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Friday, March 25, 2022

How development and culture shape intuitions about prosocial obligations

Marshall, J., Gollwitzer, A., et al. (2022).
Journal of experimental psychology. 
General, 10.1037/xge0001136. 
Advance online publication.


Do children, like most adults, believe that only kin and close others are obligated to help one another? In two studies (total N = 1140), we examined whether children (∼5- to ∼10-yos) and adults across five different societies consider social relationship when ascribing prosocial obligations. Contrary to the view that such discriminations are a natural default in human reasoning, younger children in the United States (Studies 1 and 2) and across cultures (Study 2) generally judged everyone-parents, friends, and strangers-as obligated to help someone in need. Older children and adults, on the other hand, tended to exhibit more discriminant judgments. They considered parents more obligated to help than friends followed by strangers-although this effect was stronger in some cultures than others. Our findings suggest that children's initial sense of prosocial obligation in social-relational contexts starts out broad and generally becomes more selective over the course of development.

From the General Discussion

Other than urban versus rural, our cross-cultural samples varied on a variety of dimensions, including (but not limited to) Westernization, collectivism versus individualism, and SES. Again, because of our samples do not vary systematically on any of these dimensions, we cannot directly examine the role of certain cultural factors in the development of prosocial obligation judgments. But we do suspect that variation in societal values related to collectivism and individualism may shape children’s emerging sense of prosocial obligation. This proposal is motivated by the finding that participants in more collectivistic societies(Japan, India, Uganda) exhibited broader senses of obligation than  those  in  more  individualistic societies (Germany,  United  States) (see Hofstede, 2011; Rarick et al., 2013).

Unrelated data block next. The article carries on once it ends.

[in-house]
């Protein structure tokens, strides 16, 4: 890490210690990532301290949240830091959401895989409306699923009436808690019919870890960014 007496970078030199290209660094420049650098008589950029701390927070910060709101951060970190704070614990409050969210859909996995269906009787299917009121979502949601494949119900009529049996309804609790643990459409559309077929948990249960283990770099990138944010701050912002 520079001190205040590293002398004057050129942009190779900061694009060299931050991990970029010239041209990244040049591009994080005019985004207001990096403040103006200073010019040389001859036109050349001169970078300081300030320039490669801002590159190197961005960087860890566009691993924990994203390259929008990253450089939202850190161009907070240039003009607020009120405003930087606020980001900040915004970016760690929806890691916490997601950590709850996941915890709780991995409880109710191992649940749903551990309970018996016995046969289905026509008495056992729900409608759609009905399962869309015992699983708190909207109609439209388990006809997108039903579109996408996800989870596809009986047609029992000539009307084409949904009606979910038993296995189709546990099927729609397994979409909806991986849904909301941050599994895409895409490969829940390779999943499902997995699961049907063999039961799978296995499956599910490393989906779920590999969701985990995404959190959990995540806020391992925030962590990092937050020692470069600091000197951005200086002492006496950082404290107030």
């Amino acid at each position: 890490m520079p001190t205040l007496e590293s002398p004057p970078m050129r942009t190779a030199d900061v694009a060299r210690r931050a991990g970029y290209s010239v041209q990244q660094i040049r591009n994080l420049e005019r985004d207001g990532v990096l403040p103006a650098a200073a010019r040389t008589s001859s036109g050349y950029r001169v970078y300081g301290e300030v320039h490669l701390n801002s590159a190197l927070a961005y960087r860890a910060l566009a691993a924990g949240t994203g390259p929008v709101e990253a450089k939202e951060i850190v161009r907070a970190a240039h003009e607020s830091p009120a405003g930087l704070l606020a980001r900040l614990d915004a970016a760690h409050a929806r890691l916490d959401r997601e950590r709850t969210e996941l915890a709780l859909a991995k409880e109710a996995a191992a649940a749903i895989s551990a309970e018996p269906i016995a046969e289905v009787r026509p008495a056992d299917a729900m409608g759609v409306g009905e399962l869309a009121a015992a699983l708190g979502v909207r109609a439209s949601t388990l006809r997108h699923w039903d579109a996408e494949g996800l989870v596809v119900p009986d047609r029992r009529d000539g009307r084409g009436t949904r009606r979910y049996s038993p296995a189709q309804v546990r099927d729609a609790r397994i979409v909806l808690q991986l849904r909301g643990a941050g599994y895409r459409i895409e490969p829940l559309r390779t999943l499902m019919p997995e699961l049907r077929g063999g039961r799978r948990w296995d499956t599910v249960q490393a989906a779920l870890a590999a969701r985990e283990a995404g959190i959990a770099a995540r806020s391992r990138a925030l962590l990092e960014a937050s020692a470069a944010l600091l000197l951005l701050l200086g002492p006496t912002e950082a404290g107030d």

How would collectivism and individualism shape the development of our sense of obligation?After all, collectivism in a theoretical sense tends to emphasize obligations to the group—not  necessarily to  strangers  (e.g.,  Brewer  &  Chen,  2007). It is possible, however,  that participants across societies view strangers in our stimuli as part of the cultural in-group. After all, the  characters in the stimuli are all the  same  ethnicity and also presumably live in the  same community. The variance in responses we find, then, might be variance in the degree to which they consider individuals obligated to help in-group strangers—and this in turn, may depend on cultural values, such as collectivism. Future research is best suited to address this question by examining how  group  membership  and  social relationship  independently  impact the development of obligation judgments across societies.

Regardless of which societal values ultimately impact children’s sense of obligation, the findings raise the question of how this process occurs during childhood.Adults and trusted others may explicitly or implicitly teach children about societal values either via testimony or observation(e.g., Maccoby, 2007; Pratty & Hardy, 2014; see Dahl, 2019 for a useful review). Through this process, children may then absorb this information, which ultimately alters children’s obligation judgments. Alternatively, and in line with more of a Piagetian constructivist view(Piaget, 1932), children may update  their  beliefs  about  obligation through  exploring how  individuals  in  their community act toward one another and eliciting information about obligation from others (Dahl et al., 2018; Turiel, 2015, 1983).We hope future research will investigate these questions in greater detail.